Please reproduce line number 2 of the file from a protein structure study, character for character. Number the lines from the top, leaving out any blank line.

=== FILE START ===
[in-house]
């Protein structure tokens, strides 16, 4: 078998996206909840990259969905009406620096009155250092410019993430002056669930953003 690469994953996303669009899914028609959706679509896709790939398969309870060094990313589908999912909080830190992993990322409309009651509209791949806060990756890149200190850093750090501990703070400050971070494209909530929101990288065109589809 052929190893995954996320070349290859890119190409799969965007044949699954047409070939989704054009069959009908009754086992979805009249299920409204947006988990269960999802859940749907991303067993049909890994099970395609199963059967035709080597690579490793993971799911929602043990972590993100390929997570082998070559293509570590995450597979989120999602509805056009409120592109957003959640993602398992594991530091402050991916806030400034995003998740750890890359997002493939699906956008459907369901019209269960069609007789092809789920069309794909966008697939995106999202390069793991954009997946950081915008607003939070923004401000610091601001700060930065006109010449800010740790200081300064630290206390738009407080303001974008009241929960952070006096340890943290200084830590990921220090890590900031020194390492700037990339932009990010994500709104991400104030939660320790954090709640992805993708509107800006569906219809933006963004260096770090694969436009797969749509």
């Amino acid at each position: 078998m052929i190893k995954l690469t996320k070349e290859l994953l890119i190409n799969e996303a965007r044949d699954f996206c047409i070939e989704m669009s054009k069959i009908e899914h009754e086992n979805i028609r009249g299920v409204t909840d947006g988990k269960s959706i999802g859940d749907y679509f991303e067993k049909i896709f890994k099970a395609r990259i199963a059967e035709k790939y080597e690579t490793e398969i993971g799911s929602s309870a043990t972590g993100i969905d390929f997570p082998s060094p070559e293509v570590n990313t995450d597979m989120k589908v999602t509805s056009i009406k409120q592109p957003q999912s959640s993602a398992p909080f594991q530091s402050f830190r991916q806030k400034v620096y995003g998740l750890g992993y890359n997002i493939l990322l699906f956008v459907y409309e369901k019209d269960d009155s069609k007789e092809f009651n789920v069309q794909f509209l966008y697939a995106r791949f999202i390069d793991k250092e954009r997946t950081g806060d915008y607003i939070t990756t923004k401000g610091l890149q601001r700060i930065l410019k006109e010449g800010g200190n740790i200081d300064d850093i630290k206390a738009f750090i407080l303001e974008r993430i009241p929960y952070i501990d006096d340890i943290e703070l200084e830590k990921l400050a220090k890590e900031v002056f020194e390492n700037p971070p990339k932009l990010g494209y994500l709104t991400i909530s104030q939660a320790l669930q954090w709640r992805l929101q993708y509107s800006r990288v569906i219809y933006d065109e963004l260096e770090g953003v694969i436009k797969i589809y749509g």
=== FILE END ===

């Protein structure tokens, strides 16, 4: 078998996206909840990259969905009406620096009155250092410019993430002056669930953003 690469994953996303669009899914028609959706679509896709790939398969309870060094990313589908999912909080830190992993990322409309009651509209791949806060990756890149200190850093750090501990703070400050971070494209909530929101990288065109589809 052929190893995954996320070349290859890119190409799969965007044949699954047409070939989704054009069959009908009754086992979805009249299920409204947006988990269960999802859940749907991303067993049909890994099970395609199963059967035709080597690579490793993971799911929602043990972590993100390929997570082998070559293509570590995450597979989120999602509805056009409120592109957003959640993602398992594991530091402050991916806030400034995003998740750890890359997002493939699906956008459907369901019209269960069609007789092809789920069309794909966008697939995106999202390069793991954009997946950081915008607003939070923004401000610091601001700060930065006109010449800010740790200081300064630290206390738009407080303001974008009241929960952070006096340890943290200084830590990921220090890590900031020194390492700037990339932009990010994500709104991400104030939660320790954090709640992805993708509107800006569906219809933006963004260096770090694969436009797969749509």